I’m not eating that!
We’ve all done it. We’ve spent all day slow cooking and lovingly preparing a nutritious and tasty lasagne that smells amazing. You serve it up to your child to be met with “I’m not eating that! Yuck!” Looks like the dog is eating well again tonight.
You are not failing. You are not a terrible parent. Your child just does not want to eat that particular meal on that particular day. But why? Well, this could be for a number of different reasons.
Children don’t have a lot of control over their lives. They have all these adults making decisions for them. Telling them where to go, what to do and what to eat. Often children can refuse meals because they want to flex their independence and show they can make their own decisions.
As adults, we don’t look at a menu at a restaurant to see a list of meals that we love and are excited to eat every single one. Children have preferences too. Children are developing their palates and may need to try foods 15 times before they know if they like them or not.
Or perhaps they’re just not hungry. We don’t always eat the same amount of food every day as adults either. For children to understand when they are hungry or not is fantastic for their autonomy.
OK, but what can we do about it? You can make your mealtimes a family event. Use a highchair or booster chair to ensure everyone is at equal eye level and sharing the same meal. Keep the mood calm and maintain conversations with people at the table including children.
Food can be a fantastic tool for encouraging children’s independence and sense of agency. Where you can, involve children in the preparation of food. Perhaps they can make the wraps or decorate the pizza or can self-select their dinner from a buffet. Older children can also offer input into the week’s dinner menu in your house. Encourage children to feed themselves. For children that are learning to use cutlery (typically 0-3 years) this is going to be a messy experience. That’s OK!
Ensure you are giving lots of healthy fruits and veggies to your children but make sure your expectations are realistic. Having four different fruits on a plate for your child’s afternoon tea is fantastic, but don’t be disheartened if they don’t eat it all (or any at all!). If children need to try something 15 times to determine if they like it, encourage them to revisit foods without making them feel like they’re a hostage.
Surround children with healthy foods. When they open the fridge or open the cupboard, what can they see? As the adults in their lives, what are we snacking on when we’re around them? Do we grab a biscuit to have with our tea or are we grabbing an apple to crunch on? Whilst children are at Fit Kidz they are encouraged to eat together. I like to view this as positive peer pressure. If children see their friends happily eating rockmelon, perhaps it isn’t so bad.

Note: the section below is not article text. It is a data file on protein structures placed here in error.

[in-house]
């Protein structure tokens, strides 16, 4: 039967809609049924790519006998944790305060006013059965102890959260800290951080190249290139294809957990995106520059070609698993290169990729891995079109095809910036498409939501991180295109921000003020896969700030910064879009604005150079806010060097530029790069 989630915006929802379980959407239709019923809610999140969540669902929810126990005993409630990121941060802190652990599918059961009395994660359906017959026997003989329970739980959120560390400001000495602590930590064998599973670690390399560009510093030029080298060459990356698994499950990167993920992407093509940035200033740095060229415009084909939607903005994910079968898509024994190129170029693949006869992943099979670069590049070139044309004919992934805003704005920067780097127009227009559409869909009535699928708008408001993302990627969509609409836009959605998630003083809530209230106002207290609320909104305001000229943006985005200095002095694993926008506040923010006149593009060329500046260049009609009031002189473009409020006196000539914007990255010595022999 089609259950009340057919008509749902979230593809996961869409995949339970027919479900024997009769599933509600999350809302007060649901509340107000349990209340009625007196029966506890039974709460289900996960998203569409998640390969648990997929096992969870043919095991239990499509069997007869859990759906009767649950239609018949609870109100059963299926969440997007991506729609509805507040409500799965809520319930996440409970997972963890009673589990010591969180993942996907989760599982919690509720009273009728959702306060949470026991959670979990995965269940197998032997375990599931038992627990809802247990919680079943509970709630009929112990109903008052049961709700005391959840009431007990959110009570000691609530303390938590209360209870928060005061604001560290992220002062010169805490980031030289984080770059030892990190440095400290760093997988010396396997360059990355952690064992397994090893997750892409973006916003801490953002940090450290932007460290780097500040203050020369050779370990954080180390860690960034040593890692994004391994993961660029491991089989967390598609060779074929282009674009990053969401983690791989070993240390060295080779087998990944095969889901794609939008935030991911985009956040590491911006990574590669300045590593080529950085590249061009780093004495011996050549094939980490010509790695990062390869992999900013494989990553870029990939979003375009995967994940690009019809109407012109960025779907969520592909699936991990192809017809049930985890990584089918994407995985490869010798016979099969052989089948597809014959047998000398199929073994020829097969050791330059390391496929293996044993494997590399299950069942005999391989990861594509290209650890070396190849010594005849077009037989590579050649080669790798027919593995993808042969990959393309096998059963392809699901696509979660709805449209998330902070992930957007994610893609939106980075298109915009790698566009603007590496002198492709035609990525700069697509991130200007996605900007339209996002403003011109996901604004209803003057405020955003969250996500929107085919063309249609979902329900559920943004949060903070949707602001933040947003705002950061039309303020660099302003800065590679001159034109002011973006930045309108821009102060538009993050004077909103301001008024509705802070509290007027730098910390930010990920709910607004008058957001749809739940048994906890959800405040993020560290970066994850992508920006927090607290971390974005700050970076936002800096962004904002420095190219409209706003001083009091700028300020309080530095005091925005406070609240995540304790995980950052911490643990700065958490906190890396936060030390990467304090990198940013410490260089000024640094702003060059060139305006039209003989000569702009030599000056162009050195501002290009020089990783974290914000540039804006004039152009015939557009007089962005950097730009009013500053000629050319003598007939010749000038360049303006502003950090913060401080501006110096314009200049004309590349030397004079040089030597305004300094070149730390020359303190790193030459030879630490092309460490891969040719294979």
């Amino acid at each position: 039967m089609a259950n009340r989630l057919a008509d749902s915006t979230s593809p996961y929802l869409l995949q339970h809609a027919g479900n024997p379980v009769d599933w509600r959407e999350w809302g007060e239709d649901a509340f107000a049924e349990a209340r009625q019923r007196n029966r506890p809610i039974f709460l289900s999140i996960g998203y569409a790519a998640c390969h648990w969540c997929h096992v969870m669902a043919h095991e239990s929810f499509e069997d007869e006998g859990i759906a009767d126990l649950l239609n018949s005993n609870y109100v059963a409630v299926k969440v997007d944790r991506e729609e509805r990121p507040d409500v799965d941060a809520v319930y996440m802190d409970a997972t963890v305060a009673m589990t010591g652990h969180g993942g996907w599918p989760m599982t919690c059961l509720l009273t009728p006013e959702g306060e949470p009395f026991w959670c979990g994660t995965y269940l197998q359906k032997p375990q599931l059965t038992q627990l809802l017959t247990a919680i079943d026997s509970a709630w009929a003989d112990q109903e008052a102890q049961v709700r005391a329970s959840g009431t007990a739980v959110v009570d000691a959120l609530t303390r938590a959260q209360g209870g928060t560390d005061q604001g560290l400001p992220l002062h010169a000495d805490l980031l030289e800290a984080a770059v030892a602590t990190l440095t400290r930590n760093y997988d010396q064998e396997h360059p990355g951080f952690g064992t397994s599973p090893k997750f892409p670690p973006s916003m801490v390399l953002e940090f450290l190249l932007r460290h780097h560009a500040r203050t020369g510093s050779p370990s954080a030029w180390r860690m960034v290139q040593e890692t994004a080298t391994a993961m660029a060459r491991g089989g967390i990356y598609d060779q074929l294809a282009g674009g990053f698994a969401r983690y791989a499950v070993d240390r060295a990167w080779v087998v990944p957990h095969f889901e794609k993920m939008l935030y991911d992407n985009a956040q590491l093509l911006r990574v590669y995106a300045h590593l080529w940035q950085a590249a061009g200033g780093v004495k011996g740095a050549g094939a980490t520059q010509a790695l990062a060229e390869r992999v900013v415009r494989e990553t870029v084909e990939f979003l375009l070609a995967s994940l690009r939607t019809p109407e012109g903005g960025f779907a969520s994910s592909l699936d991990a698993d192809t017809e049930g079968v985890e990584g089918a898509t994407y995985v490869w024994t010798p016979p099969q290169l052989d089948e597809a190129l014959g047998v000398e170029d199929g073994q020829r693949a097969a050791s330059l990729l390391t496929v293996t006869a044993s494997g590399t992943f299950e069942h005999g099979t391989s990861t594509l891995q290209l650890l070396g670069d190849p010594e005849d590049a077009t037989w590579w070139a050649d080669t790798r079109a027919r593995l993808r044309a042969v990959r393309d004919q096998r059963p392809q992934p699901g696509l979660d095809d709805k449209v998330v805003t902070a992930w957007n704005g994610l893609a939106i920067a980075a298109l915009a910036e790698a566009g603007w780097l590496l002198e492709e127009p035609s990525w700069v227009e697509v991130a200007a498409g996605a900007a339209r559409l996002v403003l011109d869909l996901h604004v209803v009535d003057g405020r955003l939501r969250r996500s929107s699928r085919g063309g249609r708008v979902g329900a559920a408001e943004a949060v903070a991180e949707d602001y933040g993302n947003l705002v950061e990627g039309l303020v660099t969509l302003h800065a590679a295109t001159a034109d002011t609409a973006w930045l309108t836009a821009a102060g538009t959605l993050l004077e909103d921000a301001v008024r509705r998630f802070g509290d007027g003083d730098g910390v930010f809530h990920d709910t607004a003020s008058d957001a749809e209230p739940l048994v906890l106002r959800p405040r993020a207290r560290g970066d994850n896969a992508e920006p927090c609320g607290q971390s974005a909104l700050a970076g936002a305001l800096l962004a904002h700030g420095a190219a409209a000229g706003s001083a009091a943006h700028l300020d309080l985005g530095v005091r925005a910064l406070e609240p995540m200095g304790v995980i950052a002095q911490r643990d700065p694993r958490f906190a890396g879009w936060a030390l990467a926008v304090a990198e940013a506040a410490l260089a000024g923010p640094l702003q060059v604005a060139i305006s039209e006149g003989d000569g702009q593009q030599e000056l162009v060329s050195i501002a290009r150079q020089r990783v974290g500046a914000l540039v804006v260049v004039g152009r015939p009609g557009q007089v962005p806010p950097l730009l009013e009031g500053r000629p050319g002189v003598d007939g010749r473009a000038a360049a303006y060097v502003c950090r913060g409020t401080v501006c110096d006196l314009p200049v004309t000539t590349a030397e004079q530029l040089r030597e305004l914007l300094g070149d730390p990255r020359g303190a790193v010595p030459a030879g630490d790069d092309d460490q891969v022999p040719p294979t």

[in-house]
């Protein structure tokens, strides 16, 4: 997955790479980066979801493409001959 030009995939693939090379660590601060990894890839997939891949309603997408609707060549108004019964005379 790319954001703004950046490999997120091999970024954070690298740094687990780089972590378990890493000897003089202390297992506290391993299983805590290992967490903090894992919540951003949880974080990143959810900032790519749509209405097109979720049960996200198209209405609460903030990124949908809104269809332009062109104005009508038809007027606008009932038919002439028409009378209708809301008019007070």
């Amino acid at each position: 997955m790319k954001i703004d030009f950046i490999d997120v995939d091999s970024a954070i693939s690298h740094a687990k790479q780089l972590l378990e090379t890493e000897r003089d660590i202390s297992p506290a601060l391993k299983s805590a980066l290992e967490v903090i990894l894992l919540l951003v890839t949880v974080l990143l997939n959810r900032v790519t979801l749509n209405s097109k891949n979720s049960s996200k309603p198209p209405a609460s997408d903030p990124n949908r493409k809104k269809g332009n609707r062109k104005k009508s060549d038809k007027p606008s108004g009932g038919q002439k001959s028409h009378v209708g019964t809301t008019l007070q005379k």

Avoid using food as bribes with children. This can position children to view eating well as a chore as well as glorifying the very foods we are trying to encourage children to avoid. This is also not sustainable. We want our children to be eating well because they enjoy it and understand the importance. We want to encourage long term healthy relationships with food, not short term ‘fixes’.
So you’ve tried all of these things for a period of time, what now?
In order for children to have a healthy relationship with food, we want them to be exposed to as much as possible and to see what they are eating. But if after all of these methods they’re still putting nothing green in their mouth, you may want to resort to short term food smuggling. Disguising food isn’t ideal but can be an option if all else fails. You can add extra vegetables to pasta sauces, savory muffins and pizza toppings. Extra fruit can be added into smoothies and you can make your own healthy ice blocks.
In rarer cases, there may be a more serious reason your child has food aversions. These can come from things such as digestive disorders, sensory issues or oral motor delays. Have a chat to your GP if you have concerns as there is lots of support you can access for your children including occupational therapy, speech pathology, nutritional therapy and medical supervision.
Forming positive relationships with food is going to be a long process for children (and you!). Be kind to yourself and them. Celebrate any progress and respect the process.